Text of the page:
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In the news – Viagra and STI testing now available online

September 29th, 2008

Dr Petra

The internet offers us many sex-related things. Some of what’s on offer can be sexy, entertaining and helpful. Some of it can be tacky, inaccurate and often pretty grim.

One way we can use the net is to give people greater opportunities to manage their own sexual health and two interesting examples have just been launched.

The first is the opportunity to order erectile dysfunction drugs online. With a leading UK pharmacy now offering the chance for men to buy ED drugs without having to see their GP. The new service will require men to complete an online health questionnaire which will be vetted by a doctor and suitable patients will be sent appropriate medications.

The pharmacy behind the scheme cites the high levels of men with ED and the embarrassment men face in seeing their doctor for setting up the service. They don’t mention making money from it, although undoubtedly that’s got to be the driving force.

Those in favour of such a service feel it makes it easier for men to get help and means they won’t be buying ED drugs through dodgier sites that don’t offer medical support and sometimes sell products that aren’t all they seem.

Critics argue that men may lie on online forms to get the medication – particularly if they’ve been refused it by a GP. It’s also making it less likely that men requiring sex or relationship therapy would get the help they need if only one aspect of their psychosexual problems is addressed through online drug sales.

We’ll have to see how this pans out. I’m in two minds about the service. I do think it makes getting medication easier and through a more reputable source, but I don’t think it truly tackles mens’ issues with ED. And I do wonder who suggested to the pharmacy this was a good idea – what involvement did the drug companies have? They’re losing hold within general practice so perhaps influencing the high street is the next best thing. It would have been nice to see some journalists investigating this angle.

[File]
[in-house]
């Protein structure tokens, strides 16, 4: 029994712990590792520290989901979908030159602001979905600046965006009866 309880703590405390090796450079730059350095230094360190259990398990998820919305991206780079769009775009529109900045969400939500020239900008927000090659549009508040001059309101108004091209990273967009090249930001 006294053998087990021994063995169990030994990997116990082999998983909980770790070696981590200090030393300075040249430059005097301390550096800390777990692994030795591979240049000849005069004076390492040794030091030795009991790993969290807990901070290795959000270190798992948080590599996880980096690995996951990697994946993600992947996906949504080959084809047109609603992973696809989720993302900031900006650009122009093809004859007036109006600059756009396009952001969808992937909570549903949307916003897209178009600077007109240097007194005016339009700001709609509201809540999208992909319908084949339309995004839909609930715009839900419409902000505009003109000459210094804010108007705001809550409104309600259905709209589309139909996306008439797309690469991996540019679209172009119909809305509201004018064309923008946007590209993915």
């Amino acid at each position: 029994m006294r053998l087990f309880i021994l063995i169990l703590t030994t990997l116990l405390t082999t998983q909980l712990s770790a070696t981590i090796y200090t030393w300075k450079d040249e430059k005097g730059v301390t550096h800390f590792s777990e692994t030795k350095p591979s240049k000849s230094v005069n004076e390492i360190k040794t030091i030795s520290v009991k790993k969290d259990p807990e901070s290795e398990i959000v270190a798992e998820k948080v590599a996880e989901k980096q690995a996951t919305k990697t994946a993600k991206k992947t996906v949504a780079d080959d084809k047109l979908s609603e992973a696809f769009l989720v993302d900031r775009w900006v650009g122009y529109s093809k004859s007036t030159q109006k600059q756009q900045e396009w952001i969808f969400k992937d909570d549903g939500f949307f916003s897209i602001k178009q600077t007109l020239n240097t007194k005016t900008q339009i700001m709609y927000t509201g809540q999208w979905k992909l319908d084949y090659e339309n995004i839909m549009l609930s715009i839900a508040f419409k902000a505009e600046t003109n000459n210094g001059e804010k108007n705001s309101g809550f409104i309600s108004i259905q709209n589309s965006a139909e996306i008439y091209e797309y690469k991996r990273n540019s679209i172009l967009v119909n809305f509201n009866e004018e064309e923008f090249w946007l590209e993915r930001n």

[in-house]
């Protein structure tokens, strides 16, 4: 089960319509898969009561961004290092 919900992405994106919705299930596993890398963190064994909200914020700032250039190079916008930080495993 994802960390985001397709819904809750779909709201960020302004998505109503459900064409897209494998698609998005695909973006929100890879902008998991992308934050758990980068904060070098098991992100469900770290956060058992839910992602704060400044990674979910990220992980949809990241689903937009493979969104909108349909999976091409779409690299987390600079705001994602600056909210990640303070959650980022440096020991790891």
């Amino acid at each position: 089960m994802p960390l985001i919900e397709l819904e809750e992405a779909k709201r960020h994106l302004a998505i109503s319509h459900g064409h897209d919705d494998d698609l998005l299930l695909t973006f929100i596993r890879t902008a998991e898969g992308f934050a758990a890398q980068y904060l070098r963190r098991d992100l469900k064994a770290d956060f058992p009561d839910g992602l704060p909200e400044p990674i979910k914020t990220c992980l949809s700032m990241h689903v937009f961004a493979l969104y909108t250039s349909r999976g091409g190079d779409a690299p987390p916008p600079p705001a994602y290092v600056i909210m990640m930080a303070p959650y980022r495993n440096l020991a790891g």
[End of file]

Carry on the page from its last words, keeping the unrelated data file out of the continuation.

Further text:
Next up is an initiative from the US (San Francisco to be precise) where residents can use an online testing service to check for syphilis, gonorrhea, chlamydia, HIV and herpes. A confidential online testing resource, www.STDTest.org is a collaboration between Internet Sexuality Information Services, Inc.
(ISIS) and the San Francisco Department of Public Health – STD Prevention and Control.

Here’s how it works. You print your own lab slips from the website and find your nearest test site to take your samples. You then get your results between 3-5 days later via the website (using a pin protected unique identifier to ensure only you see your results). This is with the exception of HIV results which are delivered over the phone by a trained counsellor. The
Department of Public Health will ensure all persons who test positive for an STD receive information on treatment options as soon as possible, whether through City Clinic or their own healthcare provider.

There’s also a mechanism called “Pay it Forward” where you can donate a test to family, friends, loved ones, or someone in need– allowing the entire community to benefit from information and services available.

There are already services that let you test for STIs online, but many of these only offer a diagnosis rather than treatment, and some are not always reputable – many are run as businesses rather than joint ventures between tech companies and public health organisations – as is the case with www.STDTest.org.

The only downside to any testing service like this is people may interpret a negative test result as a ‘clean bill of health’ and rely on testing over condom use. However, given the burden put on clinics to both test and treat, giving people the opportunity to manage their own sexual health can only be good news.

It’s great to see creative opportutnities springing up between online and sexual health services. Although as a final word of caution we still need to evaluate such initiatives as too often in sexual health we’ve tended to say ‘we’ve provided a service ergo it works’. We still need to test out what we’re doing, whether it works, and any flaws in services – just to make sure we’re providing the right care in the right places.

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